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22 September 2023

European Parliament paves the way for non-agricultural Geographical Indications

Earlier this month, the European Parliament adopted a regulation on geographical indications (‘GIs’) to expand their scope. The new GI protection will cover certain craft and industrial products, such as ceramics or knives (the ‘Regulation’). These GIs will be known as ‘non-agri GIs.’ Prior to the Regulation, only wine (e.g. Champagne), spirits (e.g. Scotch Whisky) and agricultural products (e.g. Melton Mowbray Pork Pies!) could benefit from EU-wide GI protection. The text of the Regulation is available here. This is an important development and offers new opportunities for products that trade on the cachet of their provenance.

According to Art. 6 of the Regulation, the crafts and industrial products will operate like existing protected geographical indications (‘PGIs’) rather than like protected designations of origin – this means that that the protection for the non-agri GIs will be based on the product’s quality or reputation, as opposed to any connection to the soil or climate of the geographical location.

Non-agri GIs will use the same PGI logo as current alcoholic drinks and agricultural products (displayed below), though the use of this logo was objected to by existing GI associations, including the Italian Association of Geographical Indications Consortia, on the basis that it would dilute the strength and benefit of the logo for alcoholic drinks and agricultural products that had access to such. Their concern was based on the fact that, under Art 4(8) of the Regulation, purveyors of non-agri GIs would be able to self-declare that they comply with the Regulation, which existing GIs cannot easily do.

There will be two steps for a business or organisation to register a non-agri GI. First, a national body (e.g. a national IP office, will provide a national examination and national opposition procedure (the ‘national phase’). The decision of the national body will be challengeable before the respective national court. Member States who expect to have few non-agri GIs may be granted a derogation to skip the national phase and go straight to the second step: The Union phase. Applications for non-agri GIs from outside the EU will also go straight to the Union phase.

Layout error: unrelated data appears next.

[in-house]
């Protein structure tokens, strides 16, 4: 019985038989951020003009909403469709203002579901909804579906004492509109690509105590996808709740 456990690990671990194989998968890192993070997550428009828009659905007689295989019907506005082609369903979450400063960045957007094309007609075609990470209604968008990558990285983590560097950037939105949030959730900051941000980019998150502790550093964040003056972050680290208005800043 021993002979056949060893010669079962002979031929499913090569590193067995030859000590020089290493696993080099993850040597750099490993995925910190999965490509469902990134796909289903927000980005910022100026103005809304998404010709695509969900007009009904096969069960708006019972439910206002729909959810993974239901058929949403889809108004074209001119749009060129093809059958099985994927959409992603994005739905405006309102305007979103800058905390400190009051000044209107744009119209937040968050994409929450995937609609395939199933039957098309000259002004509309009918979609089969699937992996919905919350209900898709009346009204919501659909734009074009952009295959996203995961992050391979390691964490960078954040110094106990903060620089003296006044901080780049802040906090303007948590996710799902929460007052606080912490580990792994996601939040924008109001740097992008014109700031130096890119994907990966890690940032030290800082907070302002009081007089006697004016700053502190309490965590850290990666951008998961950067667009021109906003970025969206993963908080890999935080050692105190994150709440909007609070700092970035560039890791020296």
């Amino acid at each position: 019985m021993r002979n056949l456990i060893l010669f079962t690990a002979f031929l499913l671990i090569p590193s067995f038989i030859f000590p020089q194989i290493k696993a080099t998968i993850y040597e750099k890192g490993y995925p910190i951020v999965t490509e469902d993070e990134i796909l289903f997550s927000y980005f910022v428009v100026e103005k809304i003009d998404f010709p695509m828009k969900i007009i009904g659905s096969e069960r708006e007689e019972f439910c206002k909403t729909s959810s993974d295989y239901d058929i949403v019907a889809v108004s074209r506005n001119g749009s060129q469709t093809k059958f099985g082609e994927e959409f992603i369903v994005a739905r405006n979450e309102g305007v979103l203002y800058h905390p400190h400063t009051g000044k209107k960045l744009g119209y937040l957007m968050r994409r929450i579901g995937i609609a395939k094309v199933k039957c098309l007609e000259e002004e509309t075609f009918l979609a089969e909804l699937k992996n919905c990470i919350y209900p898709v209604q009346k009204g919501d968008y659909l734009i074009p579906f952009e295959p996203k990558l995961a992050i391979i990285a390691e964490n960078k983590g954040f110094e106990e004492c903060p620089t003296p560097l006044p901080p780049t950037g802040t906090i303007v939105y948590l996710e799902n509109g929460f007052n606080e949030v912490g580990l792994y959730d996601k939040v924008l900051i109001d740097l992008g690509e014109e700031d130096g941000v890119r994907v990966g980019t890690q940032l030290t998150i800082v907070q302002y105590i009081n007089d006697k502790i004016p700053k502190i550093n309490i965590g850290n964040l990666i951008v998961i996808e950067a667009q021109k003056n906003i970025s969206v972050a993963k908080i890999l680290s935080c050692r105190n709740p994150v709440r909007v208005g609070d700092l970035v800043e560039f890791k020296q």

The EUIPO will be responsible for the Union phase examination for non-agri GIs. This is different to alcoholic drinks and agricultural products, where the European Commission determines these application. The Regulation allows for EU-wide oppositions and sets strict deadlines for every step. Examinations and oppositions at the EUIPO will be heard in the soon-to-be-created ‘GI Division.’ A decision of that division could be appealed to the EUIPO’s Board of Appeal, which in turn could be appealed to the General Court, and then to the Court of Justice of the EU (CJEU).

The Regulation provides a wide scope of protection for non-agri GIs. Parallel provision to increase the scope of protection for alcoholic drinks and agricultural products have also been proposed. The Regulation protects against the ‘misuse, imitation or evocation of [a] name protected as a [GI]’ (Art. 1(b)). Evocation is something that is often debated by business and their advisors, its definition matters. After some debate, the final text of the Regulation defines ‘evocation’ thus (Art. 40(2):

‘[E]vocation of a geographical indication shall be deemed to arise, in particular, where a sufficiently direct and clear link with the product covered by the registered geographical indication is created in the mind of the average European consumer who is reasonably well-informed and reasonably observant and circumspect.’

Given this language, we expect that preliminary rulings are going to be key to the interpretation and understanding of this article.

The EU has clearly given thought as to how to make the new right valuable. For example, GI owners will be able to exercise their rights over goods in transit (i.e. goods that enter the EU that will only pass through, and not be sold in the EU). GI owners will also be able to prevent the use of the GI in domain names, being able to invoke the GI in any dispute in front of an EU country-code top-level domain name registrar.

Now that the European Parliament has passed the Regulation, it must be formally approved by the European Council. It will then come into force twenty days after publication in the Official Journal, with the new regime coming into existence two years later.

A version of this article also featured in the INTA Bulletin in November here.

Authored by James Tumbridge.

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